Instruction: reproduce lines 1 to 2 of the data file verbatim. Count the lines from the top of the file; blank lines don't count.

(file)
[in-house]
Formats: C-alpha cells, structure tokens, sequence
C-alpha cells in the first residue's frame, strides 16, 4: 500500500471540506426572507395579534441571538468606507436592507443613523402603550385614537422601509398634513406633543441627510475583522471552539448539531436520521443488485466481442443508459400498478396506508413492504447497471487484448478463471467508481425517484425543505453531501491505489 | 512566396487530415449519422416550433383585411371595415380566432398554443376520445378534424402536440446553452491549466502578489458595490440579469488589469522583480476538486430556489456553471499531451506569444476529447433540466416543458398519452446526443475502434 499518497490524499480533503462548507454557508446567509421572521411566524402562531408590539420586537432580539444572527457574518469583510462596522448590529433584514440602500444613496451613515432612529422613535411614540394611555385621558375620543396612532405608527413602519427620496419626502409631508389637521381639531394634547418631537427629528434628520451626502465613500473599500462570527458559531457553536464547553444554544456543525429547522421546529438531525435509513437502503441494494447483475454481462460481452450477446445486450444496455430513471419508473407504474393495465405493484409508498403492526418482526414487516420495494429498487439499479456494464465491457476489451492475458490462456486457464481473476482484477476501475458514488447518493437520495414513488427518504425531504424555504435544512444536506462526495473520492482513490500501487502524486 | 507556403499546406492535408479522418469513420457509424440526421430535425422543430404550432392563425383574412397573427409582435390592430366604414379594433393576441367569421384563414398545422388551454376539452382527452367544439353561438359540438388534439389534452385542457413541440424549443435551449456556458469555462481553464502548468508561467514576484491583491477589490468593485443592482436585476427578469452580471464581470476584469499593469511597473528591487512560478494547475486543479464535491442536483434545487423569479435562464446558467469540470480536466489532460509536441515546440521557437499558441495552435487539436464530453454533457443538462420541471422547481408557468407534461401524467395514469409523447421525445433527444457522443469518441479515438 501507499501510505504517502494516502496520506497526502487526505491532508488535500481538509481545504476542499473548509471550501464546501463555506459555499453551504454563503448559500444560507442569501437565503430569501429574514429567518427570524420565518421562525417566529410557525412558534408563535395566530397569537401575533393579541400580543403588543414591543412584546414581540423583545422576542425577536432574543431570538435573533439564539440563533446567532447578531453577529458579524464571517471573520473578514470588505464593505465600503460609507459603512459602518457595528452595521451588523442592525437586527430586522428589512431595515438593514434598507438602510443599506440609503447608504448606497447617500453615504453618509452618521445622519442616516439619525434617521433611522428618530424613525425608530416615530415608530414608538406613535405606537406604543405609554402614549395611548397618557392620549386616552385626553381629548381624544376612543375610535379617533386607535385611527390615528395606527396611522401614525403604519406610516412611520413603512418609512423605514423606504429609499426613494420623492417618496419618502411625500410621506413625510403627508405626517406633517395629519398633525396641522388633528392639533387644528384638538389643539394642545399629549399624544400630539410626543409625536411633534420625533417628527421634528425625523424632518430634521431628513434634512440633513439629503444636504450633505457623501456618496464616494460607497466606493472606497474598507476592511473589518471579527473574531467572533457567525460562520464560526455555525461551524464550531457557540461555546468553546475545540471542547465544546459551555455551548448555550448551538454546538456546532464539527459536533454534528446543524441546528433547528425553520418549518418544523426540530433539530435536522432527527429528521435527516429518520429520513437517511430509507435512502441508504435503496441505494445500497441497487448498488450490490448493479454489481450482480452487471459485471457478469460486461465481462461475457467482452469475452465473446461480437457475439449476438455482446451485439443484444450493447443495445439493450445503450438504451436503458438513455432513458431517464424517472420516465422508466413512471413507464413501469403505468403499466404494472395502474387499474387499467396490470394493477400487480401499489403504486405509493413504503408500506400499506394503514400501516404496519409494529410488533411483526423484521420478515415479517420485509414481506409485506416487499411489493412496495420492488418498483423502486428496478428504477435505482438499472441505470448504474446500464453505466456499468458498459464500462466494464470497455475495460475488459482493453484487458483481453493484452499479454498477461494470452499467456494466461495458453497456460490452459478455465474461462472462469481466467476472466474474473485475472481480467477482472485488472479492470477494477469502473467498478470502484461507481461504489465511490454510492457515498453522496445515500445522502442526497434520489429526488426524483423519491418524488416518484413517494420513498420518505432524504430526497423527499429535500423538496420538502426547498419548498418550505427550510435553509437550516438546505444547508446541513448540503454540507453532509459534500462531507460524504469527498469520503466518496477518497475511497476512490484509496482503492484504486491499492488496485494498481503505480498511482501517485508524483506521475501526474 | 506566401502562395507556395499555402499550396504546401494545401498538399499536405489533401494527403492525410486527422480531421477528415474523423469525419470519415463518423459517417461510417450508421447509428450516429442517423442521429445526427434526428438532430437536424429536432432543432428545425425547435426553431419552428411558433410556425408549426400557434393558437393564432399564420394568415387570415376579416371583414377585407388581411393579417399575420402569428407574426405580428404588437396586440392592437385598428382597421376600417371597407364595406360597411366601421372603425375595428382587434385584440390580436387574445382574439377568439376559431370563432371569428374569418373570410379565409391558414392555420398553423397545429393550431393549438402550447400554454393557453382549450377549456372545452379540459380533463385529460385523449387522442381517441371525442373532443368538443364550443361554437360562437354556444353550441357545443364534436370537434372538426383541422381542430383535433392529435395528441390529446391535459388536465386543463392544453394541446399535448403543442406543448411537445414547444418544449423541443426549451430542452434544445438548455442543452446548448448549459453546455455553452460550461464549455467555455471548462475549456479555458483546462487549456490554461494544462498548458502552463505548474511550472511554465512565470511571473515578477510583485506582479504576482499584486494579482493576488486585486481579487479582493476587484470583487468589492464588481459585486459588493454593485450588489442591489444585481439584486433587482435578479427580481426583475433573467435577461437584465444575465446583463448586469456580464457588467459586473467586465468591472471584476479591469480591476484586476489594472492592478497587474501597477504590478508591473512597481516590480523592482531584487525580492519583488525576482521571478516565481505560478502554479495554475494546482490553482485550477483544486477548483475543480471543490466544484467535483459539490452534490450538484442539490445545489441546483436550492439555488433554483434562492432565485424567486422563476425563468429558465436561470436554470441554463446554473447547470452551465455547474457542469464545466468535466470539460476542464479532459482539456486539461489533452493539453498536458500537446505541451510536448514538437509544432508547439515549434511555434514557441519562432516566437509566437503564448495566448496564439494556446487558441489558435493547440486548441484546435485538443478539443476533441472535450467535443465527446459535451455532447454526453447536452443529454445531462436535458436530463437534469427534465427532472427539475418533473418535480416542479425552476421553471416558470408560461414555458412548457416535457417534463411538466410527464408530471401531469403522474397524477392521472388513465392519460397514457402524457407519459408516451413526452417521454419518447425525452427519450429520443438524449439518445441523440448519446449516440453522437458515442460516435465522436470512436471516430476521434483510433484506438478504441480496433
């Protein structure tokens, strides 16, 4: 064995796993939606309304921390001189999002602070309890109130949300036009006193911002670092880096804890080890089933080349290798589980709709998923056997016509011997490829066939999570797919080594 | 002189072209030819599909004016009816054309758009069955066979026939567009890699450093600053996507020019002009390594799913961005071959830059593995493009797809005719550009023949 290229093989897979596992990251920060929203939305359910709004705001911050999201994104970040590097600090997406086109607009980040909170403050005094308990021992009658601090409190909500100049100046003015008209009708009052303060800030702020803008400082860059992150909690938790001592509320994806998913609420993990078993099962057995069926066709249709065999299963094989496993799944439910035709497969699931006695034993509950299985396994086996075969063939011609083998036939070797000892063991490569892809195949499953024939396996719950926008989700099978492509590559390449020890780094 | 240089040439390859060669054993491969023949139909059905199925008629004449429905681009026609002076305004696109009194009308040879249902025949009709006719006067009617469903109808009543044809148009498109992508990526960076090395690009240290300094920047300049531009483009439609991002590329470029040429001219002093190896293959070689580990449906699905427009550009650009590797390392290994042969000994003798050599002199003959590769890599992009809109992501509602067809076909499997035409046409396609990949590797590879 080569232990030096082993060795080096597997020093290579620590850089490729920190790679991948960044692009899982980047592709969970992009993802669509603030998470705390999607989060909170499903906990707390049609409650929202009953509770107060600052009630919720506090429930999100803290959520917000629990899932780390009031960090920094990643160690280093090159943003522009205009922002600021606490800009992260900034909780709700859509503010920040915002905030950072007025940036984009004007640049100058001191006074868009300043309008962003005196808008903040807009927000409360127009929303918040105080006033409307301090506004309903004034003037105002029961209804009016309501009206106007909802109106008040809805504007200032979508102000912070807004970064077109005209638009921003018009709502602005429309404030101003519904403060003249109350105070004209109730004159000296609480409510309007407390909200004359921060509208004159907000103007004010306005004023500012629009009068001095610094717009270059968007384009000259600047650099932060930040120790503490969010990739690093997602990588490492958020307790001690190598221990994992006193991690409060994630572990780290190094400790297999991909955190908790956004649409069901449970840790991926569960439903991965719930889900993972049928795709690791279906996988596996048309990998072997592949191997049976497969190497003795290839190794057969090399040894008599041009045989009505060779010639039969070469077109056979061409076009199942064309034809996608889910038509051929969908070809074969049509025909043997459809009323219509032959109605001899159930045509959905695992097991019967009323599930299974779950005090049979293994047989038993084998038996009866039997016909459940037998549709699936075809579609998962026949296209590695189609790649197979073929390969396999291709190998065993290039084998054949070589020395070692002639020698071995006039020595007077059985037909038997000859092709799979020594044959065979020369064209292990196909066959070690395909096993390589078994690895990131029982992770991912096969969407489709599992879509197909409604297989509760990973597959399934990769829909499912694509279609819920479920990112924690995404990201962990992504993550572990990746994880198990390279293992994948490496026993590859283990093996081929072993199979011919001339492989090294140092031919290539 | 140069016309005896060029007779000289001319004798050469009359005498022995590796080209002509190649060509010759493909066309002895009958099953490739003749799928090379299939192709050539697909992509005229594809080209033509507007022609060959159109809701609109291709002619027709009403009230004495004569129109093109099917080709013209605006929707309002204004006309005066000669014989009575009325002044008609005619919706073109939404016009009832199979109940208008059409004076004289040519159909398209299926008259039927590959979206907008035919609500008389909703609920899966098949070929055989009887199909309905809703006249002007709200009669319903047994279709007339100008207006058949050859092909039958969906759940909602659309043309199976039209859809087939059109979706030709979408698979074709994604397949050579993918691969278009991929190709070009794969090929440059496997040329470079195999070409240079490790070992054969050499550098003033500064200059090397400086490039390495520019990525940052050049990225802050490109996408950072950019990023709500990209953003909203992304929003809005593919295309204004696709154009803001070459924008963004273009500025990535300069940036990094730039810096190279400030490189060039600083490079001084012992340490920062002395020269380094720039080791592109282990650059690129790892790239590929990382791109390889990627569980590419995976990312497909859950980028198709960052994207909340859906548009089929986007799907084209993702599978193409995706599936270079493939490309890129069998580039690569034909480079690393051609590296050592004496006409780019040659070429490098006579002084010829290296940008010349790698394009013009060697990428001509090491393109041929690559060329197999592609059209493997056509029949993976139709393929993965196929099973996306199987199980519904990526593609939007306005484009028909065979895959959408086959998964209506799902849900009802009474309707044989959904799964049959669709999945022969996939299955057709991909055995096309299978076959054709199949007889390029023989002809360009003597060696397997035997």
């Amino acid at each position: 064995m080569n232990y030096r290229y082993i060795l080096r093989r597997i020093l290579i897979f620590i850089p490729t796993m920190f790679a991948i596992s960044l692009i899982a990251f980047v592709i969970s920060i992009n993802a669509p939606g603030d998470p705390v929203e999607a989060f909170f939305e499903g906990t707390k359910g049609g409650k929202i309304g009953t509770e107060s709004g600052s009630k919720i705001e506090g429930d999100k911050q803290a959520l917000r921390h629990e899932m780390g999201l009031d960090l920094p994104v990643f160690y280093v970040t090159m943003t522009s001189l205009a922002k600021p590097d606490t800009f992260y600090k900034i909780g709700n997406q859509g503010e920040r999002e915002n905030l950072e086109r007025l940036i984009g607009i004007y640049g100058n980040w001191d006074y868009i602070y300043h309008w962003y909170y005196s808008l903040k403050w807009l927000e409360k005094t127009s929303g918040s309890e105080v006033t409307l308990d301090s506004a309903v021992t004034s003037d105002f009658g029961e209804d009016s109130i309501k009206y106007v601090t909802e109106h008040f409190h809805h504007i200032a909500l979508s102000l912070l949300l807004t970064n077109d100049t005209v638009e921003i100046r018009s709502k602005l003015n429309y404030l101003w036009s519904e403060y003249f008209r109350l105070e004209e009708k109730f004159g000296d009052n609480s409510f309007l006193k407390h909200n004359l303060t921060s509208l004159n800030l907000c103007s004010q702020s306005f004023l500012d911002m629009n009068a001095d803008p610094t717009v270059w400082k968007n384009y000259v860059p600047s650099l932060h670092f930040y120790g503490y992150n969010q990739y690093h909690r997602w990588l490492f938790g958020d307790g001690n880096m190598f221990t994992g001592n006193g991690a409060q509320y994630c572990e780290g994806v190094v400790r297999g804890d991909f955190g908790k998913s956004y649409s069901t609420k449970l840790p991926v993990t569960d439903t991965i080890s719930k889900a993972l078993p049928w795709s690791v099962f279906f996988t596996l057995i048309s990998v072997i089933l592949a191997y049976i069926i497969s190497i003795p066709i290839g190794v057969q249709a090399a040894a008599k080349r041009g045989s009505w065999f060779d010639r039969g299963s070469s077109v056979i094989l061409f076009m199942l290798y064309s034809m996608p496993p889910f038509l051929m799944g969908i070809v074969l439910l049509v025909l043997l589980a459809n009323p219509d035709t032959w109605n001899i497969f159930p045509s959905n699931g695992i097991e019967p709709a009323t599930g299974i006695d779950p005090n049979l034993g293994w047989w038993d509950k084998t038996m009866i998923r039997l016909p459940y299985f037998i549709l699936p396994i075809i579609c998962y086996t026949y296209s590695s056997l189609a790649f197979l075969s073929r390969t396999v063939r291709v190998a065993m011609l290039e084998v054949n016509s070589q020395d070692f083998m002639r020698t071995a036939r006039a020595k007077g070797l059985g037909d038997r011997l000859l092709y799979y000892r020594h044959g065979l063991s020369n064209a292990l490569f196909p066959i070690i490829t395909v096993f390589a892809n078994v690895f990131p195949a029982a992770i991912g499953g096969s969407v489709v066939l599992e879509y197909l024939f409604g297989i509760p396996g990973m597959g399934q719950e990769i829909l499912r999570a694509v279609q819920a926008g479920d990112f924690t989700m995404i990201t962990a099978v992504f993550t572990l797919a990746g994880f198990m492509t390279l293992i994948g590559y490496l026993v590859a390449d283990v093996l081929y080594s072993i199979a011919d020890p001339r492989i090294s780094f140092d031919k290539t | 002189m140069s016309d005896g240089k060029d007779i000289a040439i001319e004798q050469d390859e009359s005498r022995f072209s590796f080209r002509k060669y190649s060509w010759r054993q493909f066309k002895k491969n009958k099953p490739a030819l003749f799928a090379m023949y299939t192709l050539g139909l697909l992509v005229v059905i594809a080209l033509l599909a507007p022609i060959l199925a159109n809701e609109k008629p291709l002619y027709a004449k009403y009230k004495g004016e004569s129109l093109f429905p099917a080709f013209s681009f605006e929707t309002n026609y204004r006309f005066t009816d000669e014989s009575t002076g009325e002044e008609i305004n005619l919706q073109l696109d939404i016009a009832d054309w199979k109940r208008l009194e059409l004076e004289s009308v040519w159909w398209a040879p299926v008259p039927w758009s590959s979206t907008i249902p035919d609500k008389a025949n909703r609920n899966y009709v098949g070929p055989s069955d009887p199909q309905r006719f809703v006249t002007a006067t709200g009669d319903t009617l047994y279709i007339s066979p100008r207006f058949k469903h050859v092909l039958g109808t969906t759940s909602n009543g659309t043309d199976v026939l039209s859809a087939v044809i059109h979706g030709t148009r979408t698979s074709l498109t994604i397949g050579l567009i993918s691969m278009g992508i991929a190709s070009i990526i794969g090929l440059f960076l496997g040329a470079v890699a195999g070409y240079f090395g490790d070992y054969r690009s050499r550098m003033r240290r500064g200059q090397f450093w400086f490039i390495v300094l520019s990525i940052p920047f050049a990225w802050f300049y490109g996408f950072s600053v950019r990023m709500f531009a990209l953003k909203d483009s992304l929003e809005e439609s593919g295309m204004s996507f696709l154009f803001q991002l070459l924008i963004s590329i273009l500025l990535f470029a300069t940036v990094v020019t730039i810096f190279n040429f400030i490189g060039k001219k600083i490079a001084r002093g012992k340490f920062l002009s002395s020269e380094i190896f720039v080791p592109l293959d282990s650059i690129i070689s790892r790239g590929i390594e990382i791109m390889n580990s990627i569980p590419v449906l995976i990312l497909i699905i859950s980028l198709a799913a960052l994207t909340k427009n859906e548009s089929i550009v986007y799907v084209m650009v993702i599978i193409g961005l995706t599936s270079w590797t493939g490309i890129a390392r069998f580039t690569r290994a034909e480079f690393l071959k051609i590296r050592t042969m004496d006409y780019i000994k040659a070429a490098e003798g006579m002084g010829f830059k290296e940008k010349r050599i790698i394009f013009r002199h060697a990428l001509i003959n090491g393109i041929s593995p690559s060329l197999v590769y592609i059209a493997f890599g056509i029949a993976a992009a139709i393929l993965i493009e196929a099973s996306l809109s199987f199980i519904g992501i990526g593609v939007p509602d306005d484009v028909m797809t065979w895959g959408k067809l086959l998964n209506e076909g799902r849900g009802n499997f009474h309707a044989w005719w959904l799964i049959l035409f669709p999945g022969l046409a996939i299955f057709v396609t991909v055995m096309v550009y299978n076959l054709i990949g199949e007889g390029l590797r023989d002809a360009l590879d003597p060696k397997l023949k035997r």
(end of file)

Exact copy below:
[in-house]
Formats: C-alpha cells, structure tokens, sequence